GSSAThe 1820 Settler Correspondence
 as preserved in the National Archives, Kew
 and edited by Sue Mackay

1820 Settler Correspondence before emigration

ALL the 1819 correspondence from CO48/41 through CO48/46 has been transcribed whether or not the writers emigrated to the Cape. Those written by people who did become settlers, as listed in "The Settler Handbook" by M.D. Nash (Chameleon Press 1987), are labelled 1820 Settler and the names of actual settlers in the text appear in red.

CLERK, Walter

National Archives, Kew CO48/42, 501

Glasgow

10th Nov 1819

My Lord,

From the judicious manner in which the Emigration to the Cape of Good Hope was disposed off in the Hon'ble the House of Commons I beg leave to enquire of your Lordship whether a sum not exceeding fifteen thousand pounds sterling may be placed at my disposal to engage a certain number of men &c to take possession of the liberal grant, as this cannot be effected without money given for that purpose. I humbly hope your Lordship will see the propriety of granting this request on a suitable scale compatable to the dignity of the British Empire. As thousands of men are almost destitute I make no doubt if your Lordship will be pleased to give me an order I would succeed in procuring men adequate to the Cultivation & in times of war would be a rampart to defend the Colony. Suppose a grant of Forty or Fifty Miles would be given me on a Lease of nine hundred years (free) and three thousand pounds more or less as might be adequate to procure & fetch the Emigrants, when one of His Majesty's Army could be employed to carry round the men from Greenock or any other place where I might order her – about twelve thousand pounds could be advanced as occasion would require at the Cape, on security over there by way of mortgage, as this scheme would succeed I make no doubt but in the course of ten years that I would be able to repay it back by produce and otherwise. From my own observations when in America & the West Indies I flatter that your Lordship would not be disappointed & from my local knowledge of N. Britain & part of Ireland that men of good moral character would embark on liberal terms, from the lamentable state of trade, every encouragement should be adopted for the good of the Empire.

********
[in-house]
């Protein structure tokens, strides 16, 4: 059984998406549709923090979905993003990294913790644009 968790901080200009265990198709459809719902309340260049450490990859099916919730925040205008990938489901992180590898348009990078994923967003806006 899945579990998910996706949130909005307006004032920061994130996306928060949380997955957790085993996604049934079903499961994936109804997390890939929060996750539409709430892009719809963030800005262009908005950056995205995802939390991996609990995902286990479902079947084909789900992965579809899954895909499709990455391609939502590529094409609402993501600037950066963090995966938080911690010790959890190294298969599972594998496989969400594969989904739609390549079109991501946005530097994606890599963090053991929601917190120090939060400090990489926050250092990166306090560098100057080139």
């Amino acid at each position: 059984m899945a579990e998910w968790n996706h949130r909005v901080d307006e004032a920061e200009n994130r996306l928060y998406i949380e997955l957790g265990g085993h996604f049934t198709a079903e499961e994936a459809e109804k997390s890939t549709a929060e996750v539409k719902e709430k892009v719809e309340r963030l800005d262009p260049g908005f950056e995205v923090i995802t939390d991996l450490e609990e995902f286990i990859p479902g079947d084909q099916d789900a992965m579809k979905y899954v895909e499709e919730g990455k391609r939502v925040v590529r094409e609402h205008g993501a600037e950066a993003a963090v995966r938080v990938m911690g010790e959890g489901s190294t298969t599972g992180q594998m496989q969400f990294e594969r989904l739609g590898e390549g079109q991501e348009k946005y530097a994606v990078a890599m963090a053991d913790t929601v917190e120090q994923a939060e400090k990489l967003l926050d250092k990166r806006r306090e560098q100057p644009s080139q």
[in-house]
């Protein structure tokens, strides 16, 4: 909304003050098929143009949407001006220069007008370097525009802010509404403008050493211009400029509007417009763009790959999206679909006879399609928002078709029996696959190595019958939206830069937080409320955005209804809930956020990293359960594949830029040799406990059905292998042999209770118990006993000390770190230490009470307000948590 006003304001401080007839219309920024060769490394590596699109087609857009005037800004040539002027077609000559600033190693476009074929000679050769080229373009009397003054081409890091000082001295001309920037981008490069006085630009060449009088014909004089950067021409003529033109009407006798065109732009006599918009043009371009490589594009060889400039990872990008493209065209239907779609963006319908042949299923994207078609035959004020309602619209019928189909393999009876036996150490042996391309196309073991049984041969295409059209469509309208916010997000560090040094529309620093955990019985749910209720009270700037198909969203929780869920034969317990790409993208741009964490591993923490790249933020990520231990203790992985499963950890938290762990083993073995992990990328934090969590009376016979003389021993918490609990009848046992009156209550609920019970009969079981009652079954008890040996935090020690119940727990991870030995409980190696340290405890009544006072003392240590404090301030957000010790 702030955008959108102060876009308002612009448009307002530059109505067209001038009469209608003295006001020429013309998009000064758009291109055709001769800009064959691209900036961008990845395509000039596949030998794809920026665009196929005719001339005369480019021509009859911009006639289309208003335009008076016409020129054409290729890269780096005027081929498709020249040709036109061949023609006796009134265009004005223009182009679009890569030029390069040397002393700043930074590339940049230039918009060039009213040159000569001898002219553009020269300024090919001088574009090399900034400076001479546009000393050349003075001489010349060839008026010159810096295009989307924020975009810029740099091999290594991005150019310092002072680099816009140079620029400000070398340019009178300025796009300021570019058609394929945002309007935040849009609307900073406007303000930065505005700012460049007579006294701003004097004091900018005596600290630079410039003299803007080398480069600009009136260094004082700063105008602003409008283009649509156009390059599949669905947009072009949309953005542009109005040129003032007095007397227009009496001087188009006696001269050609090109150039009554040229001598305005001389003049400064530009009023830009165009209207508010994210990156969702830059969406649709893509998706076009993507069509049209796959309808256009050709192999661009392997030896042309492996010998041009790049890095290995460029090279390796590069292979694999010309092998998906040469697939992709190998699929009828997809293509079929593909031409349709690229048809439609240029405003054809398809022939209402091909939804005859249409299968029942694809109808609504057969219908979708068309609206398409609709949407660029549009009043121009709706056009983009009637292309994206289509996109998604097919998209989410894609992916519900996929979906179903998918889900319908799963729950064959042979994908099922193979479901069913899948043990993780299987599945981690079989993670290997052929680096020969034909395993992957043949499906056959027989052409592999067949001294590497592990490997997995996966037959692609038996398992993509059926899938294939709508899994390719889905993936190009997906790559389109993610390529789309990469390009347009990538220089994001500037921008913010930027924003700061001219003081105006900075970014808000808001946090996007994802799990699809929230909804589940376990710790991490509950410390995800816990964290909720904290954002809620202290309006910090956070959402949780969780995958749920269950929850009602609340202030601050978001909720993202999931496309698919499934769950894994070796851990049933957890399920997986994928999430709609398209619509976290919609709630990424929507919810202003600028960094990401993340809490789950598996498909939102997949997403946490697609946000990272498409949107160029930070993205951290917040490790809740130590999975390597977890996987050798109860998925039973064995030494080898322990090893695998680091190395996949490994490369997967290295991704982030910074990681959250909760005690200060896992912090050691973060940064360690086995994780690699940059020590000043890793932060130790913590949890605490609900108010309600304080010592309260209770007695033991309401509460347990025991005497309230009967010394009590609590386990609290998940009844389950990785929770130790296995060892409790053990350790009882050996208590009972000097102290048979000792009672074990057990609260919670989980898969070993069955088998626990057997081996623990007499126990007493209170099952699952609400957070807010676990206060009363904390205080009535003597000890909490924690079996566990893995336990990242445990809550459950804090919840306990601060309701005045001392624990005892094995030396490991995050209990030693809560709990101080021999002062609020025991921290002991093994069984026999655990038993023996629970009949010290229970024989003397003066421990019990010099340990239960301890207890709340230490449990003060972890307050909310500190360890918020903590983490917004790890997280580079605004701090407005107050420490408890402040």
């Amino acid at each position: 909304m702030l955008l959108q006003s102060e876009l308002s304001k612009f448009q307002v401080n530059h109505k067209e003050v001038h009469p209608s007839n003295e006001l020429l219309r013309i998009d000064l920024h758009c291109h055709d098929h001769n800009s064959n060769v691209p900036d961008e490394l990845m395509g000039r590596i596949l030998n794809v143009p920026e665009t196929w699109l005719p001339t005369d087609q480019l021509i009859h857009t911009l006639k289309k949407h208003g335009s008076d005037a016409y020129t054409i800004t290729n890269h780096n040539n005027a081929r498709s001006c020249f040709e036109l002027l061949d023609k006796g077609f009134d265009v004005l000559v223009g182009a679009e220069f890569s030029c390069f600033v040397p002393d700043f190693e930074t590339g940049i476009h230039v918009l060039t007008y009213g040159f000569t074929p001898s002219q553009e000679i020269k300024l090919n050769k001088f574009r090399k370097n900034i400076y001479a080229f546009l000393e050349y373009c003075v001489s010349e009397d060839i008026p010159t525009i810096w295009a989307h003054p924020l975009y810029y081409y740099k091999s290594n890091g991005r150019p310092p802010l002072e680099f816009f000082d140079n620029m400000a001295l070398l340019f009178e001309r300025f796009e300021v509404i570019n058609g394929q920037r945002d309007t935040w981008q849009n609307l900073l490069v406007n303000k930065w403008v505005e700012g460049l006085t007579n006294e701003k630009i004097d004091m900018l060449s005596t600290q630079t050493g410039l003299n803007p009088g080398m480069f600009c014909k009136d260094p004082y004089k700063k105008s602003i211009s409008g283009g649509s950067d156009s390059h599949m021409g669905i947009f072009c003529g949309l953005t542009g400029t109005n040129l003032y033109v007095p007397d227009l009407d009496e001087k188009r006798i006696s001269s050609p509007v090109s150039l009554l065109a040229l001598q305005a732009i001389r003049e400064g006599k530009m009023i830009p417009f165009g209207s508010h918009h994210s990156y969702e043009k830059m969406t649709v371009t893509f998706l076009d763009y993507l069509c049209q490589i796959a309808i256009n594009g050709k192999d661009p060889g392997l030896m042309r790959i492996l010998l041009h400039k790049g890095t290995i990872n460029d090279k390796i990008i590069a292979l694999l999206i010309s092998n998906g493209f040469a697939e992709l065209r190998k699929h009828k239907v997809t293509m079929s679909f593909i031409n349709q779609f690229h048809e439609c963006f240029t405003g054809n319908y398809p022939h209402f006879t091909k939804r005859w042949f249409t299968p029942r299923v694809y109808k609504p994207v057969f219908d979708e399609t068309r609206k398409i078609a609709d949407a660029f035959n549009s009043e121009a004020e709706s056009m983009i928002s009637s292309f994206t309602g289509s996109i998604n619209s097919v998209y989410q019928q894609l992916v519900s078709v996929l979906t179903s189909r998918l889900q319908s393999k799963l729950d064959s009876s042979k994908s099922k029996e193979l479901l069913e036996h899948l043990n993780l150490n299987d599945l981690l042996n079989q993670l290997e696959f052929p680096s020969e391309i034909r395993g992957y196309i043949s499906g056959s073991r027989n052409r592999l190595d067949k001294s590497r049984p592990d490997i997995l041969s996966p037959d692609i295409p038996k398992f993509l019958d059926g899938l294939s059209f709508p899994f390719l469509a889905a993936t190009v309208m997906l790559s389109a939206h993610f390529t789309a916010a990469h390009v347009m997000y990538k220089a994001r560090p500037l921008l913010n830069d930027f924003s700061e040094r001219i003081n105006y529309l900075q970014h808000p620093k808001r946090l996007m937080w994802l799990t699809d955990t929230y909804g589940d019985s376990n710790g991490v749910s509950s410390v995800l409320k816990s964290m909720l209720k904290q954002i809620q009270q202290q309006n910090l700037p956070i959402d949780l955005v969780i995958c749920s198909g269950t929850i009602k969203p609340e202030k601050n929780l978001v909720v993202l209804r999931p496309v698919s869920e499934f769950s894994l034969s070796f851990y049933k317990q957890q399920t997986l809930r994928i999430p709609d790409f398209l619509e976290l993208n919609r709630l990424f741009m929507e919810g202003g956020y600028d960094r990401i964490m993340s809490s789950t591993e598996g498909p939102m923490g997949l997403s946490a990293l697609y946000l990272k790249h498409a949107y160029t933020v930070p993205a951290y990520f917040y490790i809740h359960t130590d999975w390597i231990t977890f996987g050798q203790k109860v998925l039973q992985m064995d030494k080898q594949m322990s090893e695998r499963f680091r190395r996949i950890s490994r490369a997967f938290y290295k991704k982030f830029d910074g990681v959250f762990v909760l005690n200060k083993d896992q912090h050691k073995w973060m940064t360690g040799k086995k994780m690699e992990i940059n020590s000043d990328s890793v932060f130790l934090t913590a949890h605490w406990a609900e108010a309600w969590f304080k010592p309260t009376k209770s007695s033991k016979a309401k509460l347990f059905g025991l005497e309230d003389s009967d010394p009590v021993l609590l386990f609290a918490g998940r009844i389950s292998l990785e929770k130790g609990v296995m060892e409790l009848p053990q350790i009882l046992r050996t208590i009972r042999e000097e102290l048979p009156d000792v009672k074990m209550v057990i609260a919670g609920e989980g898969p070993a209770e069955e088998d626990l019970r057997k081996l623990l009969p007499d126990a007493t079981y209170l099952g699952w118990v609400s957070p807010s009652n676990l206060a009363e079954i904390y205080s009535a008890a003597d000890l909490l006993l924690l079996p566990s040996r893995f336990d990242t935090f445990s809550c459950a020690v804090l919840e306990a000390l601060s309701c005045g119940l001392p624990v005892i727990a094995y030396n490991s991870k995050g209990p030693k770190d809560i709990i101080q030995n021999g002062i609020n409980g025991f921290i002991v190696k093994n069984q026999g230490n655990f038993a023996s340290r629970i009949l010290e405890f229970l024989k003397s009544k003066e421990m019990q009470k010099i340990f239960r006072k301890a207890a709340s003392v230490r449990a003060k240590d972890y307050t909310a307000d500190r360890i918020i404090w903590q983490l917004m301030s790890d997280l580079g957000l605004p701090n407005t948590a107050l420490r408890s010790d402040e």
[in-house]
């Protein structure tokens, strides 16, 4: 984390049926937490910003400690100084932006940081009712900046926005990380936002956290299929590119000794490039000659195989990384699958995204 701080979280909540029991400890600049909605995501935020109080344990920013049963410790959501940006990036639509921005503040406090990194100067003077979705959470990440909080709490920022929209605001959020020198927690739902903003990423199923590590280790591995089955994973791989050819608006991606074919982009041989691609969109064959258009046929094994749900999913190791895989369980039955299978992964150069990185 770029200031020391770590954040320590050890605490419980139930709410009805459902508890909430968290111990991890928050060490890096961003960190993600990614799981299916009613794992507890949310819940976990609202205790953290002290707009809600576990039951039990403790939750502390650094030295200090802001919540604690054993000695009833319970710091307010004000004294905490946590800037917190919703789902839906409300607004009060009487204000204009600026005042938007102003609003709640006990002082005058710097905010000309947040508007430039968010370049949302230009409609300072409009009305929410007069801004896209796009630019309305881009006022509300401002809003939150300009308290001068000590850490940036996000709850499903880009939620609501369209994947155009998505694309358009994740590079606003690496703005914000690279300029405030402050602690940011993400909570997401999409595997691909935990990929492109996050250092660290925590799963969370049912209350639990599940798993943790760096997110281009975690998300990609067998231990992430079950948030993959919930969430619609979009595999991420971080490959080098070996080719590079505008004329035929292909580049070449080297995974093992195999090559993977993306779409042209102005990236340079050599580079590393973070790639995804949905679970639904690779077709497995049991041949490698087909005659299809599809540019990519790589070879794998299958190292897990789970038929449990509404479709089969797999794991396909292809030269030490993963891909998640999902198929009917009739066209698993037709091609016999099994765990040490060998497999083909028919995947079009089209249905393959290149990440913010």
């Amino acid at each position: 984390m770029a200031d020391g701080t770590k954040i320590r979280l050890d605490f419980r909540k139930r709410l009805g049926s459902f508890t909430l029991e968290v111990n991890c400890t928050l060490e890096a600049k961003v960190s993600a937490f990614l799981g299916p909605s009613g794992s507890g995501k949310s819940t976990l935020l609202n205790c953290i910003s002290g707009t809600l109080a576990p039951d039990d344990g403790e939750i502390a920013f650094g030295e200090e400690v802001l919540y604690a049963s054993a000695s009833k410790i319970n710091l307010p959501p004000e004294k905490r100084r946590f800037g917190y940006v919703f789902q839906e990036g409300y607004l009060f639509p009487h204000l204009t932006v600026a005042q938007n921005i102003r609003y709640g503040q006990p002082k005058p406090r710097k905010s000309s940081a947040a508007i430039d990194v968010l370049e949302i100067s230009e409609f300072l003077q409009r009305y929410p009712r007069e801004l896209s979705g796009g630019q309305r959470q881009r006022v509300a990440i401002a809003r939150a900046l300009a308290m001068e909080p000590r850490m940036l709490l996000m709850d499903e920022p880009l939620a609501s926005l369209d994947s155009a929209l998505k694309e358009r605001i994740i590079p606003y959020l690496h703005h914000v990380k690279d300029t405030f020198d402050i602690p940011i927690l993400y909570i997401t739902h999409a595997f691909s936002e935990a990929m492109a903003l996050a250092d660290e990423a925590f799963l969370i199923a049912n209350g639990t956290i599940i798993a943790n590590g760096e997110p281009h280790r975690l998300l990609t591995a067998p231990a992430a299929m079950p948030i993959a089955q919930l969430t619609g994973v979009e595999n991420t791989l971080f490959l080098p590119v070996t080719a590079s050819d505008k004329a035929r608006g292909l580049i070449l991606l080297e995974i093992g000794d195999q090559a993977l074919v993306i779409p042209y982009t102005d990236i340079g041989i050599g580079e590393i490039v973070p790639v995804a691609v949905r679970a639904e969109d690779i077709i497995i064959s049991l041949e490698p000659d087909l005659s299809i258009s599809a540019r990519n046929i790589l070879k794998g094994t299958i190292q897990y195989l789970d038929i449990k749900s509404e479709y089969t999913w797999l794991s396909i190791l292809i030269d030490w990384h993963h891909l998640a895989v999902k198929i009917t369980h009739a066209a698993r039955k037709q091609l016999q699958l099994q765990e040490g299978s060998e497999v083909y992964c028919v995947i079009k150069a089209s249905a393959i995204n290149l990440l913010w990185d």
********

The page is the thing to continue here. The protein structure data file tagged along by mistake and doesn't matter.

I have the honour to be my Lord

Your Lordship's most obed't humble sevt

Walter CLERK

PS Please address for me to the care of Messrs FERGUSON & STEWART, Glasgow

I might have given a more full account but as I did not deem it necessary from your own knowledge of the Colonies

[across bottom, possibly in a different hand?]

If £20,000 thousand pounds was realized this country would have been more satisfied

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